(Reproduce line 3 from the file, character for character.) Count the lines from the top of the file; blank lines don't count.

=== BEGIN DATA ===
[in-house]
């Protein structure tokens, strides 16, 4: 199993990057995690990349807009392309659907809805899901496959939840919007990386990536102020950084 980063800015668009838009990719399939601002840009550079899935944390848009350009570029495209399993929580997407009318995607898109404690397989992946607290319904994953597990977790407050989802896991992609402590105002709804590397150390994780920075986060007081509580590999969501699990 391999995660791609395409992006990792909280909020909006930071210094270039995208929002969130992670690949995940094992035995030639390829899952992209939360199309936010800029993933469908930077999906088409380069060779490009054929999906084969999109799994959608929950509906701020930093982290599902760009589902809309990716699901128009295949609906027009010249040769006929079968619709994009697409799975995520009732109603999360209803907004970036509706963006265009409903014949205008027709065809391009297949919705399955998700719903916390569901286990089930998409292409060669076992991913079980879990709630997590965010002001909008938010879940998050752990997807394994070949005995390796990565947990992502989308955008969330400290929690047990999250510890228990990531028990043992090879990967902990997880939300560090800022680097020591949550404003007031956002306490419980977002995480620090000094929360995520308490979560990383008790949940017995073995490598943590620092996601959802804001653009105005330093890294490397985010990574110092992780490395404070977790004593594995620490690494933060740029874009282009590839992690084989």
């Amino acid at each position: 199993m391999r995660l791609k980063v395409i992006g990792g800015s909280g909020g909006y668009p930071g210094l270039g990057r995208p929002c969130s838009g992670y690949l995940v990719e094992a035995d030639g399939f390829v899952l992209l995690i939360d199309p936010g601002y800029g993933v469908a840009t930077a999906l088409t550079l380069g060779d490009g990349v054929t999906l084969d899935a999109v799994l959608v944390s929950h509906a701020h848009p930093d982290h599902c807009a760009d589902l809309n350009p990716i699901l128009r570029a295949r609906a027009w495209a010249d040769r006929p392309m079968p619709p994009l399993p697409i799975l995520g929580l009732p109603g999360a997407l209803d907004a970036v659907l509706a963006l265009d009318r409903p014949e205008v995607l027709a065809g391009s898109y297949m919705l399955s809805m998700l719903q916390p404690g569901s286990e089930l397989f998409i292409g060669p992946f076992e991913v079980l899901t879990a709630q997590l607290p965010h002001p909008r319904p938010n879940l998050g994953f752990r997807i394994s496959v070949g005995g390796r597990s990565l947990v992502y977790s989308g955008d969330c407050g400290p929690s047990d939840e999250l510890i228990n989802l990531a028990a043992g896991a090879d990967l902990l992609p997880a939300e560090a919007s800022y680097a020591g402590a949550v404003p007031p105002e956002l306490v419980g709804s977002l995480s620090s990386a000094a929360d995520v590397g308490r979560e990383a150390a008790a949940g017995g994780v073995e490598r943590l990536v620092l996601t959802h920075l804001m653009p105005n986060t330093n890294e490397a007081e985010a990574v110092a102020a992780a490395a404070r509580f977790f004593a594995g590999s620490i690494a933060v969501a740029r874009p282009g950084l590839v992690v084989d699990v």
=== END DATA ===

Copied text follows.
């Amino acid at each position: 199993m391999r995660l791609k980063v395409i992006g990792g800015s909280g909020g909006y668009p930071g210094l270039g990057r995208p929002c969130s838009g992670y690949l995940v990719e094992a035995d030639g399939f390829v899952l992209l995690i939360d199309p936010g601002y800029g993933v469908a840009t930077a999906l088409t550079l380069g060779d490009g990349v054929t999906l084969d899935a999109v799994l959608v944390s929950h509906a701020h848009p930093d982290h599902c807009a760009d589902l809309n350009p990716i699901l128009r570029a295949r609906a027009w495209a010249d040769r006929p392309m079968p619709p994009l399993p697409i799975l995520g929580l009732p109603g999360a997407l209803d907004a970036v659907l509706a963006l265009d009318r409903p014949e205008v995607l027709a065809g391009s898109y297949m919705l399955s809805m998700l719903q916390p404690g569901s286990e089930l397989f998409i292409g060669p992946f076992e991913v079980l899901t879990a709630q997590l607290p965010h002001p909008r319904p938010n879940l998050g994953f752990r997807i394994s496959v070949g005995g390796r597990s990565l947990v992502y977790s989308g955008d969330c407050g400290p929690s047990d939840e999250l510890i228990n989802l990531a028990a043992g896991a090879d990967l902990l992609p997880a939300e560090a919007s800022y680097a020591g402590a949550v404003p007031p105002e956002l306490v419980g709804s977002l995480s620090s990386a000094a929360d995520v590397g308490r979560e990383a150390a008790a949940g017995g994780v073995e490598r943590l990536v620092l996601t959802h920075l804001m653009p105005n986060t330093n890294e490397a007081e985010a990574v110092a102020a992780a490395a404070r509580f977790f004593a594995g590999s620490i690494a933060v969501a740029r874009p282009g950084l590839v992690v084989d699990v």